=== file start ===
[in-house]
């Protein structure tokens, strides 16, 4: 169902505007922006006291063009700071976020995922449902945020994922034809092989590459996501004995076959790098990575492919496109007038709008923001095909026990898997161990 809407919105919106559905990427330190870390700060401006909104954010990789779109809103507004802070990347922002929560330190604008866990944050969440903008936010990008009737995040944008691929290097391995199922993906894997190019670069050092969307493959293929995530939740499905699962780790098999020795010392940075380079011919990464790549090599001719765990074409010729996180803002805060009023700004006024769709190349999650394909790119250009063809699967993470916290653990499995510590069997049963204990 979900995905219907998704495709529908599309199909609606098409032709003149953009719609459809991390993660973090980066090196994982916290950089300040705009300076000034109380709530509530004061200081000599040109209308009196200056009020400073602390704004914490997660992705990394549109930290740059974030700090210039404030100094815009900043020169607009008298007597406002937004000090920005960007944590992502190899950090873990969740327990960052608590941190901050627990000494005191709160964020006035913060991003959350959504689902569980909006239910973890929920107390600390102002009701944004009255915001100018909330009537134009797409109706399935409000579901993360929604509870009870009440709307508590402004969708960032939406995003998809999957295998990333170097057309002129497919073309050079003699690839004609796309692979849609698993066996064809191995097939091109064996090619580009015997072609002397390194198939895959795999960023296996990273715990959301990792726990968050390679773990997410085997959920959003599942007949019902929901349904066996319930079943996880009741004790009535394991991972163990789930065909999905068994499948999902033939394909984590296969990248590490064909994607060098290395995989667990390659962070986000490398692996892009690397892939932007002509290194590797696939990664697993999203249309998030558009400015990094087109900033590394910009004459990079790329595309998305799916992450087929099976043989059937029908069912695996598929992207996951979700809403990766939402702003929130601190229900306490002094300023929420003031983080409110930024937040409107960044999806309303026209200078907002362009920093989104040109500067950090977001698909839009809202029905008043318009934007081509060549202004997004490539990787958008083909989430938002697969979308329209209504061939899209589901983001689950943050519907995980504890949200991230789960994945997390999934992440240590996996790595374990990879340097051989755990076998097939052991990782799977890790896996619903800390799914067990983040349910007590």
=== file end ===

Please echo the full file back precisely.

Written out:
[in-house]
């Protein structure tokens, strides 16, 4: 169902505007922006006291063009700071976020995922449902945020994922034809092989590459996501004995076959790098990575492919496109007038709008923001095909026990898997161990 809407919105919106559905990427330190870390700060401006909104954010990789779109809103507004802070990347922002929560330190604008866990944050969440903008936010990008009737995040944008691929290097391995199922993906894997190019670069050092969307493959293929995530939740499905699962780790098999020795010392940075380079011919990464790549090599001719765990074409010729996180803002805060009023700004006024769709190349999650394909790119250009063809699967993470916290653990499995510590069997049963204990 979900995905219907998704495709529908599309199909609606098409032709003149953009719609459809991390993660973090980066090196994982916290950089300040705009300076000034109380709530509530004061200081000599040109209308009196200056009020400073602390704004914490997660992705990394549109930290740059974030700090210039404030100094815009900043020169607009008298007597406002937004000090920005960007944590992502190899950090873990969740327990960052608590941190901050627990000494005191709160964020006035913060991003959350959504689902569980909006239910973890929920107390600390102002009701944004009255915001100018909330009537134009797409109706399935409000579901993360929604509870009870009440709307508590402004969708960032939406995003998809999957295998990333170097057309002129497919073309050079003699690839004609796309692979849609698993066996064809191995097939091109064996090619580009015997072609002397390194198939895959795999960023296996990273715990959301990792726990968050390679773990997410085997959920959003599942007949019902929901349904066996319930079943996880009741004790009535394991991972163990789930065909999905068994499948999902033939394909984590296969990248590490064909994607060098290395995989667990390659962070986000490398692996892009690397892939932007002509290194590797696939990664697993999203249309998030558009400015990094087109900033590394910009004459990079790329595309998305799916992450087929099976043989059937029908069912695996598929992207996951979700809403990766939402702003929130601190229900306490002094300023929420003031983080409110930024937040409107960044999806309303026209200078907002362009920093989104040109500067950090977001698909839009809202029905008043318009934007081509060549202004997004490539990787958008083909989430938002697969979308329209209504061939899209589901983001689950943050519907995980504890949200991230789960994945997390999934992440240590996996790595374990990879340097051989755990076998097939052991990782799977890790896996619903800390799914067990983040349910007590």